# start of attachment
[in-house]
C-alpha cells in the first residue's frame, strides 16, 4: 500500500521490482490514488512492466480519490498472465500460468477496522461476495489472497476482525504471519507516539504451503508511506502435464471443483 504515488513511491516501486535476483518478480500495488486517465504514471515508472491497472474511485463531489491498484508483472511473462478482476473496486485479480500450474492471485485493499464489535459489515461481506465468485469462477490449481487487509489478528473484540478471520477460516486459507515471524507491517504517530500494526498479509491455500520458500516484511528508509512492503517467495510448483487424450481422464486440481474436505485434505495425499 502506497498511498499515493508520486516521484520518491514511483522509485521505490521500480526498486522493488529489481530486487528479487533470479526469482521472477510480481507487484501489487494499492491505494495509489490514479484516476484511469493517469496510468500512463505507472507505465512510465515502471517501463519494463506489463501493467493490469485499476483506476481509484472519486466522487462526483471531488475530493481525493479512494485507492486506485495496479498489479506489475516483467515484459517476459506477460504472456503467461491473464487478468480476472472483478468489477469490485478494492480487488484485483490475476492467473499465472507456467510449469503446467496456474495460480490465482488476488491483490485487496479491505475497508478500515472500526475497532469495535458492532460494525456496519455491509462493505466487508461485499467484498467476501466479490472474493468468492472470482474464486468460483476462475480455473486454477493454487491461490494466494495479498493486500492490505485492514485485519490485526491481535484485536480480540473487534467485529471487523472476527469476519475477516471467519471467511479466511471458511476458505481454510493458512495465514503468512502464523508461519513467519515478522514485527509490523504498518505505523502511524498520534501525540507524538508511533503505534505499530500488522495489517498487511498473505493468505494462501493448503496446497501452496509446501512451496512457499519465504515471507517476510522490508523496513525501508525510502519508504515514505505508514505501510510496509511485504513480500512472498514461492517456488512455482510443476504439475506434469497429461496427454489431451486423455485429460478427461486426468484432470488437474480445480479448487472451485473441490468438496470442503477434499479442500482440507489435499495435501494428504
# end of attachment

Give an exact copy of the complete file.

[in-house]
C-alpha cells in the first residue's frame, strides 16, 4: 500500500521490482490514488512492466480519490498472465500460468477496522461476495489472497476482525504471519507516539504451503508511506502435464471443483 504515488513511491516501486535476483518478480500495488486517465504514471515508472491497472474511485463531489491498484508483472511473462478482476473496486485479480500450474492471485485493499464489535459489515461481506465468485469462477490449481487487509489478528473484540478471520477460516486459507515471524507491517504517530500494526498479509491455500520458500516484511528508509512492503517467495510448483487424450481422464486440481474436505485434505495425499 502506497498511498499515493508520486516521484520518491514511483522509485521505490521500480526498486522493488529489481530486487528479487533470479526469482521472477510480481507487484501489487494499492491505494495509489490514479484516476484511469493517469496510468500512463505507472507505465512510465515502471517501463519494463506489463501493467493490469485499476483506476481509484472519486466522487462526483471531488475530493481525493479512494485507492486506485495496479498489479506489475516483467515484459517476459506477460504472456503467461491473464487478468480476472472483478468489477469490485478494492480487488484485483490475476492467473499465472507456467510449469503446467496456474495460480490465482488476488491483490485487496479491505475497508478500515472500526475497532469495535458492532460494525456496519455491509462493505466487508461485499467484498467476501466479490472474493468468492472470482474464486468460483476462475480455473486454477493454487491461490494466494495479498493486500492490505485492514485485519490485526491481535484485536480480540473487534467485529471487523472476527469476519475477516471467519471467511479466511471458511476458505481454510493458512495465514503468512502464523508461519513467519515478522514485527509490523504498518505505523502511524498520534501525540507524538508511533503505534505499530500488522495489517498487511498473505493468505494462501493448503496446497501452496509446501512451496512457499519465504515471507517476510522490508523496513525501508525510502519508504515514505505508514505501510510496509511485504513480500512472498514461492517456488512455482510443476504439475506434469497429461496427454489431451486423455485429460478427461486426468484432470488437474480445480479448487472451485473441490468438496470442503477434499479442500482440507489435499495435501494428504